Cuba

The long delayed VI Congress of the Cuban Communist Party took place on April 16-19 in Havana and discussed the Guidelines on Economic and Social Policy for the Party and the Revolution. The Congress was timed to coincide with the 50th anniversary of the attempted Bay of Pigs invasion in 1961, when Fidel Castro proclaimed the “socialist character of the revolution”.

The Cuban Revolution had always caught my attention. How was it possible for a planned economy to survive on a small island, less than 90 miles from the most powerful imperialist country on earth? Why didn't Cuba fall in the early 1990's together with the Soviet Union? What is the current situation in the island and what are the perspectives for the future?

Wednesday 3 November in Havana marked the start of a three day conference on “Socialism in the XXI century” organized by “Cuba, theory and society” under the auspices of the Havana Institute of Philosophy. Among a small number of foreign guest speakers was the editor of Marxist.com, Alan Woods. We publish here the report written by Alan on his return.

HAVANA, Cuba, Nov 5 (acn) British journalist and writer Alan Woods described the whole judicial process against the five Cuban antiterrorist fighters -incarcerated in the United States for more than 12 years now- as shameful for the US legal system.

On September 13, a statement by Cuba’s trade union (CTC) published in Granma announced a whole series of sweeping changes in the country’s economy. These measures are the result of the serious economic crisis affecting Cuba, which has been hit hard by the recession in world capitalism. This underlines Cuba’s dependence on the world market and the impossibility of “building socialism in one country”.

We republish this interesting article from Cuba about the aniversary of the assassination of Leon Trotsky, which shows the growing interest in his ideas in the Caribbean island.

The Cuban revolution is once more being attacked by the imperialists. They raise a hue and cry about “democratic rights”, but what they are really concerned about is a country where private property of the means of production has been abolished, where the revolution has survived, in spite of many mistakes and difficulties, and which continues to be a point of reference for the downtrodden masses of Latin America. In this, the International Marxist Tendency stands firmly in support of the Cuban revolution against the attacks of imperialism.

In 1998 five members of Cuba’s intelligence agency were arrested in Miami and indicted on 26 counts. Their crime? Risking their lives to prevent the deaths of innocent civilians at the hands of unscrupulous murderers. In May 2009, on behalf of President Barack Obama, Solicitor General Elena Kagan filed a brief asking that the review of their trial be denied and on June 15th, 2009 the Supreme Court denied the review.

We have received this article from Ron Ridenour, which was originally published in the Havana Times. The article is a report on a series of workshops that have been held in Cuba, such as one held under the title, "The significance and meaning of the revolution in our lives", where different opinions are expressed. We publish it for the interest of our readers.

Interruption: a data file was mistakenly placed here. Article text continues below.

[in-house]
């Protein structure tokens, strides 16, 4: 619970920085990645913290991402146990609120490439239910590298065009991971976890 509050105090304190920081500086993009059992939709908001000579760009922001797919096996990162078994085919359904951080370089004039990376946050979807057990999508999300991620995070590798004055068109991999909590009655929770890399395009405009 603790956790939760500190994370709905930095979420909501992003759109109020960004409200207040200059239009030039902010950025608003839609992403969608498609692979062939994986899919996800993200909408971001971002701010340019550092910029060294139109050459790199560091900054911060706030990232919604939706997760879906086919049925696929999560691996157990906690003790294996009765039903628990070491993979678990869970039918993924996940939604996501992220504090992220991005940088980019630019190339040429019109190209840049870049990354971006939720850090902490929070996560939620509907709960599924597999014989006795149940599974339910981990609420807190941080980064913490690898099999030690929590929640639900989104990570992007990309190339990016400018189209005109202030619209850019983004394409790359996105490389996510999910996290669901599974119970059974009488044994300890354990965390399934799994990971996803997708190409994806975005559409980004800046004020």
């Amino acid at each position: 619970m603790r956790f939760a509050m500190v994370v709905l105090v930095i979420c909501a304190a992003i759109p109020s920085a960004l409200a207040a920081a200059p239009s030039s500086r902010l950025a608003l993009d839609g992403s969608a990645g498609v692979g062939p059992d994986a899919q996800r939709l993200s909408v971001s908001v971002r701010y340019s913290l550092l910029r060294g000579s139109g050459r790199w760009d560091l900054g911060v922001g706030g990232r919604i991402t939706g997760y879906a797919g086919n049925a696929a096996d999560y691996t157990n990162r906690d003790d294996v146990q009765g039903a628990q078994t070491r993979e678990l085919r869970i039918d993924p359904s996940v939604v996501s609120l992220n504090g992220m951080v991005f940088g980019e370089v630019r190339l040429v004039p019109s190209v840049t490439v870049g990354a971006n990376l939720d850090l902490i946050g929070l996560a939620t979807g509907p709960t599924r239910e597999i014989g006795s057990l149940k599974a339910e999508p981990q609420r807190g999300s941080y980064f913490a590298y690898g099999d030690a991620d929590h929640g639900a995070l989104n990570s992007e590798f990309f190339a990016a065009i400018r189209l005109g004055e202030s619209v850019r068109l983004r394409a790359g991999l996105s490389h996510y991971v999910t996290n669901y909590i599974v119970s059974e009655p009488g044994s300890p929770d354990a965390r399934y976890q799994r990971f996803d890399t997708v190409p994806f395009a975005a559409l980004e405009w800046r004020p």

On February 19 and 20, Alan Woods spoke to students at the International School of Cinema and TV (EICTV) in San Antonio de los Baños, the Raul Roa Higher Institute of International Relations, to the national and Havana provincial secretariats of the Federation of University Students (FEU). In all the meetings there was keen interest in the genuine ideas of Marxism, highlighting the fact that among the youth there is a determination to discover the real essence of Marxism and defend the Cuban revolution.

At 3.30pm on Saturday, February 21, more than 50 people gathered at the F. Engels Foundation stand at the Havana Book Fair to participate in a brief but moving homage to Celia Hart. The tragic death of comrade Celia Hart and her brother Abel, in a car accident last September was a great shock to her many friends and comrades all over the world.

In this article Jorge Martin looks at how the Cuban revolution, starting out as a bourgeois democratic revolution, was forced to move against capitalism in order to achieve its aims, a brilliant confirmation of Trotsky’s theory of the Permanent Revolution. He also looks at the contradictory tendencies within Cuba in the early years after the revolution. He goes on to discuss how Cuba resisted the pressures to follow the capitalist road as happened in the Soviet Union and China, undergoing a serious crisis in the process. Now, however, there are growing pressures also inside Cuba to adopt the so-called “Chinese model”, i.e. changes that would eventually lead to the re-establishment of

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On Monday, January 16, sixty people packed the Carlos J Finlay meeting room in the Cabaña fortress to hear Alan Woods launch his latest book "Reformism or Revolution. Marxism and socialism of the 21st century, a reply to Heinz Dieterich". The previous day he also spoke to an enthusiastic group of university students.